As an Anishinaabekwe I have heard our old people, our experts, talk over and over again about the importance of eating in a traditional way in order to maintain individual and community health and well-being. Our traditional foods are of higher nutritious value than processed foods and the process of gathering, gardening, fishing, trapping and hunting bring about a cultural, emotional and spiritual wellness a trip to the local grocery store cannot. Harvesting of Traditional Foods was a significant part of our traditional economies in pre-conquest times. Self-sufficiency, sharing and trading all flowed from ones ability to feed their extended family and contribute to the workings of our Nations. Even in contemporary times, Traditional Foods make substantial contributions to traditional economies. Many Indigenous Peoples living around the Great Lakes as well as other areas of North American continue to hunt, fish, pick rice, fruit and berries, harvest plants and participate in traditional forms of agriculture in order to meet their needs. But traditional Foods are important for more than just economic reasons. Elders and western scientists agree that Traditional Foods are often of higher nutritional value than commercially produced food items (MacDonald 1997; Kuhnlein 1993). From a social perspective, being out on the land strengthens our relationship to our extended families and deepens our spiritual understanding of life and our place in it.
Consuming traditional foods revitalizes our cultures, our languages and our ceremonies and it reinforces our sovereignty within our families, communities and Nations. Gathering rice, berries, and plants requires our people to remember or seek out Traditional Knowledge in order to understand how to harvest these items in a respectful and traditional way. Judy Da Silva an Anishinaabekwe from Asubpeechoseewagong Netum Anishinabek in north west Ontario explains:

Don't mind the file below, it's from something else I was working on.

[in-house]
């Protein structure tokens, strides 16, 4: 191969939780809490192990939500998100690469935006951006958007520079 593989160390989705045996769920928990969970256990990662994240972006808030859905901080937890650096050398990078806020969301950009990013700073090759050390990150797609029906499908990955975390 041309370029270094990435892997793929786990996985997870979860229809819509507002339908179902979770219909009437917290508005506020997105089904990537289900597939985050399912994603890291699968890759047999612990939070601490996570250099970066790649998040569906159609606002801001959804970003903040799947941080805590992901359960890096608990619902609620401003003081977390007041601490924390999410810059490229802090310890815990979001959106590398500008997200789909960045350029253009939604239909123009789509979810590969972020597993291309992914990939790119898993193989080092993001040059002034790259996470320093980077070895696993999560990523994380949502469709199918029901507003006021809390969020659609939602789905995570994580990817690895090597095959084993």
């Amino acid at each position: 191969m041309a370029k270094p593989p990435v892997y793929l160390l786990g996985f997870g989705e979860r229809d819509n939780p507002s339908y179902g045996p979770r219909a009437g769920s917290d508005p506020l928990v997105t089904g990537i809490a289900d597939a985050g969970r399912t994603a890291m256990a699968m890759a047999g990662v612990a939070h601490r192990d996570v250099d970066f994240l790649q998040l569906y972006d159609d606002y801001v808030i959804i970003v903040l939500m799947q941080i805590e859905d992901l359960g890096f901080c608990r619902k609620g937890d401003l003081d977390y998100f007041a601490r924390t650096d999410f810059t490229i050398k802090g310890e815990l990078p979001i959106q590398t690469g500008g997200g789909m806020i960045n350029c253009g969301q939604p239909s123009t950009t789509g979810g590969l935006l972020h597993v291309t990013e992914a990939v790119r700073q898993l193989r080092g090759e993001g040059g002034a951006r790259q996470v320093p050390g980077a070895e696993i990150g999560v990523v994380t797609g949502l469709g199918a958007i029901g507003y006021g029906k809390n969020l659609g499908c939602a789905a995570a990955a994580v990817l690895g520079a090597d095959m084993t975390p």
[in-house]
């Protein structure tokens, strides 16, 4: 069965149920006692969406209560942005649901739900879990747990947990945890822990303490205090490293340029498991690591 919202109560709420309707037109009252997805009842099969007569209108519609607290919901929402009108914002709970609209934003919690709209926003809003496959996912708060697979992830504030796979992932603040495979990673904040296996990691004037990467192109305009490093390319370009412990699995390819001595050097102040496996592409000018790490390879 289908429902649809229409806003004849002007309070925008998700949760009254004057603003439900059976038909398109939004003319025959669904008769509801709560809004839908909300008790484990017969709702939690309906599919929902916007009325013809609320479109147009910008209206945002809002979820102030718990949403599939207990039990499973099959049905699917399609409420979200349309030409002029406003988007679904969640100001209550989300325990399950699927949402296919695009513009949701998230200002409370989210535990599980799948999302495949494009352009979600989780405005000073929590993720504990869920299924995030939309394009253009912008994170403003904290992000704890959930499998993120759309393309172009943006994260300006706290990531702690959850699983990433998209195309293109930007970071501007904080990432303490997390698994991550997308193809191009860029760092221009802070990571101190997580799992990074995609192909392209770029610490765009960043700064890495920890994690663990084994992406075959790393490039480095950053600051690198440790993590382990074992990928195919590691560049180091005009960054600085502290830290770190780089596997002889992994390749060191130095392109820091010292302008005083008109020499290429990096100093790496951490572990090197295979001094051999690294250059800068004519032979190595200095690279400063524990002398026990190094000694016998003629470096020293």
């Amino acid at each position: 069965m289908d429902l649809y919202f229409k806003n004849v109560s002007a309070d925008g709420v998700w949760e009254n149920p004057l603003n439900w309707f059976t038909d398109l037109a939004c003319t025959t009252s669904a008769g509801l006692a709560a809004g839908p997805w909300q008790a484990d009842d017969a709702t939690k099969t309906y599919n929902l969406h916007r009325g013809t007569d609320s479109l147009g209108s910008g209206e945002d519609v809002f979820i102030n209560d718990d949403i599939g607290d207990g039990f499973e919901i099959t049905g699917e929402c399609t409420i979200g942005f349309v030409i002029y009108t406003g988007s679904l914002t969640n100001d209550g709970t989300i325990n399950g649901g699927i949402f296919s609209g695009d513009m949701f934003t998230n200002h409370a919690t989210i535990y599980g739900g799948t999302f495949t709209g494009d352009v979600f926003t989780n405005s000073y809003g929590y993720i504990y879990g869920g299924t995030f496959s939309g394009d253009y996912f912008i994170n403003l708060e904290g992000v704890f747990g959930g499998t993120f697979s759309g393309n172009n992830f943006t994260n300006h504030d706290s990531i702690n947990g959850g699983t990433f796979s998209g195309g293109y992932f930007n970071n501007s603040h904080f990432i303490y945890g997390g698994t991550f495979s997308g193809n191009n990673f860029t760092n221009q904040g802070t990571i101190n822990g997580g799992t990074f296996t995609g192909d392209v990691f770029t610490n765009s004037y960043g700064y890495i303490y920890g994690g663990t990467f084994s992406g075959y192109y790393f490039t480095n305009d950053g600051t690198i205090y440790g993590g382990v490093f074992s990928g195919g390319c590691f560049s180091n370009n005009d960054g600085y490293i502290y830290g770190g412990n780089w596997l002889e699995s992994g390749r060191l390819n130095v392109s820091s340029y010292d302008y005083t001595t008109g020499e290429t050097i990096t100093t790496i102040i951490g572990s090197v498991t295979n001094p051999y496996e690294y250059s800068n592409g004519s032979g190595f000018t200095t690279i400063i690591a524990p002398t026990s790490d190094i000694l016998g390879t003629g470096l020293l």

When a hunter kills a moose, there is a certain part of the moose that the hunter takes off (a little tiny piece of the moose) and leaves it in the forest, and with that the hunter will say a few words to the moose to thank him for providing food for his family. Other animals are the same, but you put a different part of a certain animal in the forest. My brother said our grandmother told him you do not get an animal because you are a good hunter, but because the animal feels sorry for you and gives himself to you to feed your family. This is why when our people hunt, those thoughts are ingrained in their mind and heart and they have a great respect for the animals they get. (Da Silva 2003).
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